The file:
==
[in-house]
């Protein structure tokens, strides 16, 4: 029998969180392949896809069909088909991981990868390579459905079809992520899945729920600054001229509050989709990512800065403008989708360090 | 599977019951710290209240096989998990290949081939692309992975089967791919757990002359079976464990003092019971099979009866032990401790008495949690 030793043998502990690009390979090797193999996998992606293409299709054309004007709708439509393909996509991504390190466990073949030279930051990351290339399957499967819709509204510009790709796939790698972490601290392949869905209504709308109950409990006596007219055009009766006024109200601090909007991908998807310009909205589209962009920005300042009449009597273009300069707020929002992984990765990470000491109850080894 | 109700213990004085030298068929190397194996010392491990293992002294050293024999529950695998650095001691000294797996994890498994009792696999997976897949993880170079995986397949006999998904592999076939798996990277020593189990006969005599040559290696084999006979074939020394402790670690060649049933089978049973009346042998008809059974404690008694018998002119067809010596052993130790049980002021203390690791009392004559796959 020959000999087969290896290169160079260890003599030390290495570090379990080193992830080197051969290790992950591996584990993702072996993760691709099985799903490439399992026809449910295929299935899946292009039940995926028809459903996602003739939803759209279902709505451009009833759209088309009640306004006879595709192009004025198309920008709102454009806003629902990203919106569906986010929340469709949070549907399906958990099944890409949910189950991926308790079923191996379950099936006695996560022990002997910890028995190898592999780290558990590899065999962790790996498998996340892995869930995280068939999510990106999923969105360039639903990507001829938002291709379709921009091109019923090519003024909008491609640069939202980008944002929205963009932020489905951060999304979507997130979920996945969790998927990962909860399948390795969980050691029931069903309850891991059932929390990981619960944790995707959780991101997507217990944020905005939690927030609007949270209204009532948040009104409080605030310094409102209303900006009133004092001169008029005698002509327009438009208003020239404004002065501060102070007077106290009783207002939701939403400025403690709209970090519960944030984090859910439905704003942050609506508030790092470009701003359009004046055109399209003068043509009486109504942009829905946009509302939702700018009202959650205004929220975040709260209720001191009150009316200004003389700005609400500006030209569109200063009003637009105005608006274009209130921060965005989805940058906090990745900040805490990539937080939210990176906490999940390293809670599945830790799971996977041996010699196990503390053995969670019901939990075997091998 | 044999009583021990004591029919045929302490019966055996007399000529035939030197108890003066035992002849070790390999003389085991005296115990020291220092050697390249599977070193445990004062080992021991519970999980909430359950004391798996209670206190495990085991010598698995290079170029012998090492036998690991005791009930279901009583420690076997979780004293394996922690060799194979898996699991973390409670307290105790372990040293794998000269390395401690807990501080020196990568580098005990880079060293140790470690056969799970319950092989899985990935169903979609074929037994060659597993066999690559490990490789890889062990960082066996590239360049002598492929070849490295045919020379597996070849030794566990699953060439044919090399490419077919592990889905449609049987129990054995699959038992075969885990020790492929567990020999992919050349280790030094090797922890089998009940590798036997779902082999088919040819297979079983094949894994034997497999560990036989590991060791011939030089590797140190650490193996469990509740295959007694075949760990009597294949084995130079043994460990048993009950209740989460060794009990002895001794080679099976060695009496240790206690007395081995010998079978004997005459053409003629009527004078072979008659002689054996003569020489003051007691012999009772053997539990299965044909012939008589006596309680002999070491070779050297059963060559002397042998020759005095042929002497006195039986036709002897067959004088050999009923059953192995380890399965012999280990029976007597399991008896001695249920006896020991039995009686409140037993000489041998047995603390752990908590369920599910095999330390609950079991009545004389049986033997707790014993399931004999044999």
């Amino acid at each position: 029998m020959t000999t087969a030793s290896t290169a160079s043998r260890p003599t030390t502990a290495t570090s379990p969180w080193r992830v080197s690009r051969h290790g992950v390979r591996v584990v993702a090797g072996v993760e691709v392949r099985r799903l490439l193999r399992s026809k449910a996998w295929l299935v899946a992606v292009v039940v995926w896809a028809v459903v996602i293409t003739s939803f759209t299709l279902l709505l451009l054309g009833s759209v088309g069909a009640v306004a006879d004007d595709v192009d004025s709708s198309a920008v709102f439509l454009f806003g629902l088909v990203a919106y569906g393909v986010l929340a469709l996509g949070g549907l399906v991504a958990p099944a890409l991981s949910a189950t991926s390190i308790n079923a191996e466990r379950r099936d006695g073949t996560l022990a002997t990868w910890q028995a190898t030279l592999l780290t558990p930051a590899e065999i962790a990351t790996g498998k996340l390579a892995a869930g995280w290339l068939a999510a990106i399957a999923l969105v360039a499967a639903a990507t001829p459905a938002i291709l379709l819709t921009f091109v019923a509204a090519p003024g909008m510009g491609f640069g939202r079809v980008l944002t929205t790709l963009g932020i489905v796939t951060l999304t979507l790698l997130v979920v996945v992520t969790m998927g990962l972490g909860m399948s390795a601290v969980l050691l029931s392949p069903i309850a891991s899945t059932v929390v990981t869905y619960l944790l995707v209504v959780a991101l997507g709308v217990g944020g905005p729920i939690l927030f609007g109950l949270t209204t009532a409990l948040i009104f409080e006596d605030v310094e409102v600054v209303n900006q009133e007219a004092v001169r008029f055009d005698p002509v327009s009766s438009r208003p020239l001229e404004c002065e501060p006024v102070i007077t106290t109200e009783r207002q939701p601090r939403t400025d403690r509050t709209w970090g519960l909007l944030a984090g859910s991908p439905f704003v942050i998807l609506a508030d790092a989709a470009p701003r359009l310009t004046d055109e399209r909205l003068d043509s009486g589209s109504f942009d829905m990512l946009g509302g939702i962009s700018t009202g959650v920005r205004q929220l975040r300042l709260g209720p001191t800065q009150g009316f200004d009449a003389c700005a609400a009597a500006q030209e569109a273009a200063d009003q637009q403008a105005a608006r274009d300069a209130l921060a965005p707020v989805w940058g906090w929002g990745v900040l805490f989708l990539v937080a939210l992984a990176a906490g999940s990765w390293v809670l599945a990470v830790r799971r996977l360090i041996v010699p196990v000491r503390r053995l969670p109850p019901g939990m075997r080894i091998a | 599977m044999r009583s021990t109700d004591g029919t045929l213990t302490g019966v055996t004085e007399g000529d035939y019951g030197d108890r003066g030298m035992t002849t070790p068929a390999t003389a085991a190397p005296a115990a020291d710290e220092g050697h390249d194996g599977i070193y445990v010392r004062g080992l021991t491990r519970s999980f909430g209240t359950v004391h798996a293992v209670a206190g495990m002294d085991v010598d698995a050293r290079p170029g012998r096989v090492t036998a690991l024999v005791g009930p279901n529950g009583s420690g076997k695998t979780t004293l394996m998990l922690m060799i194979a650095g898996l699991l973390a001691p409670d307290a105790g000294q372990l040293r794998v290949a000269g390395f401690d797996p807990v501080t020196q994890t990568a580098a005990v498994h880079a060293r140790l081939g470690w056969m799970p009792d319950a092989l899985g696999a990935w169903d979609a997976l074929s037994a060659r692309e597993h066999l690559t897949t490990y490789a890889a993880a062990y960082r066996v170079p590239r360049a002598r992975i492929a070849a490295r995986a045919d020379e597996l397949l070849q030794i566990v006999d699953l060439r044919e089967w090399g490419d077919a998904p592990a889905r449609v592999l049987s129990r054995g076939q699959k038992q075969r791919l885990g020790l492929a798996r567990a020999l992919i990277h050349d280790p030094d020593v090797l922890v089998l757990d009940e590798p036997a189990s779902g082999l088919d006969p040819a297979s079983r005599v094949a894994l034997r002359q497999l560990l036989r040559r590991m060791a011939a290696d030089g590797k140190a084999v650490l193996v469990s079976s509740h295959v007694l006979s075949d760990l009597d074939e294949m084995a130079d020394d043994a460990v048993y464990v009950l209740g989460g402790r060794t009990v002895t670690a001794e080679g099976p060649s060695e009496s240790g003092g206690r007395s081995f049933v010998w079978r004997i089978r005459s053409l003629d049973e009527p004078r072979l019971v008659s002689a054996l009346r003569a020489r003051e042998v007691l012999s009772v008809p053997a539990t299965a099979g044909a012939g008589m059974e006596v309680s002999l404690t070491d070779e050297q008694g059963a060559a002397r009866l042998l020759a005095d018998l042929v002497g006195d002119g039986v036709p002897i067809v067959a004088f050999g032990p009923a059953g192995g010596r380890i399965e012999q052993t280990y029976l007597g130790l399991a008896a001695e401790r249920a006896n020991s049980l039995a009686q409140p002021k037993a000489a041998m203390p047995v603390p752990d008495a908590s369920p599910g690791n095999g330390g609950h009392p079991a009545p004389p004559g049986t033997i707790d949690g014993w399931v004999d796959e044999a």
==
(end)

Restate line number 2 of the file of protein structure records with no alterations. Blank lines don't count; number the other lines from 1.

């Protein structure tokens, strides 16, 4: 029998969180392949896809069909088909991981990868390579459905079809992520899945729920600054001229509050989709990512800065403008989708360090 | 599977019951710290209240096989998990290949081939692309992975089967791919757990002359079976464990003092019971099979009866032990401790008495949690 030793043998502990690009390979090797193999996998992606293409299709054309004007709708439509393909996509991504390190466990073949030279930051990351290339399957499967819709509204510009790709796939790698972490601290392949869905209504709308109950409990006596007219055009009766006024109200601090909007991908998807310009909205589209962009920005300042009449009597273009300069707020929002992984990765990470000491109850080894 | 109700213990004085030298068929190397194996010392491990293992002294050293024999529950695998650095001691000294797996994890498994009792696999997976897949993880170079995986397949006999998904592999076939798996990277020593189990006969005599040559290696084999006979074939020394402790670690060649049933089978049973009346042998008809059974404690008694018998002119067809010596052993130790049980002021203390690791009392004559796959 020959000999087969290896290169160079260890003599030390290495570090379990080193992830080197051969290790992950591996584990993702072996993760691709099985799903490439399992026809449910295929299935899946292009039940995926028809459903996602003739939803759209279902709505451009009833759209088309009640306004006879595709192009004025198309920008709102454009806003629902990203919106569906986010929340469709949070549907399906958990099944890409949910189950991926308790079923191996379950099936006695996560022990002997910890028995190898592999780290558990590899065999962790790996498998996340892995869930995280068939999510990106999923969105360039639903990507001829938002291709379709921009091109019923090519003024909008491609640069939202980008944002929205963009932020489905951060999304979507997130979920996945969790998927990962909860399948390795969980050691029931069903309850891991059932929390990981619960944790995707959780991101997507217990944020905005939690927030609007949270209204009532948040009104409080605030310094409102209303900006009133004092001169008029005698002509327009438009208003020239404004002065501060102070007077106290009783207002939701939403400025403690709209970090519960944030984090859910439905704003942050609506508030790092470009701003359009004046055109399209003068043509009486109504942009829905946009509302939702700018009202959650205004929220975040709260209720001191009150009316200004003389700005609400500006030209569109200063009003637009105005608006274009209130921060965005989805940058906090990745900040805490990539937080939210990176906490999940390293809670599945830790799971996977041996010699196990503390053995969670019901939990075997091998 | 044999009583021990004591029919045929302490019966055996007399000529035939030197108890003066035992002849070790390999003389085991005296115990020291220092050697390249599977070193445990004062080992021991519970999980909430359950004391798996209670206190495990085991010598698995290079170029012998090492036998690991005791009930279901009583420690076997979780004293394996922690060799194979898996699991973390409670307290105790372990040293794998000269390395401690807990501080020196990568580098005990880079060293140790470690056969799970319950092989899985990935169903979609074929037994060659597993066999690559490990490789890889062990960082066996590239360049002598492929070849490295045919020379597996070849030794566990699953060439044919090399490419077919592990889905449609049987129990054995699959038992075969885990020790492929567990020999992919050349280790030094090797922890089998009940590798036997779902082999088919040819297979079983094949894994034997497999560990036989590991060791011939030089590797140190650490193996469990509740295959007694075949760990009597294949084995130079043994460990048993009950209740989460060794009990002895001794080679099976060695009496240790206690007395081995010998079978004997005459053409003629009527004078072979008659002689054996003569020489003051007691012999009772053997539990299965044909012939008589006596309680002999070491070779050297059963060559002397042998020759005095042929002497006195039986036709002897067959004088050999009923059953192995380890399965012999280990029976007597399991008896001695249920006896020991039995009686409140037993000489041998047995603390752990908590369920599910095999330390609950079991009545004389049986033997707790014993399931004999044999």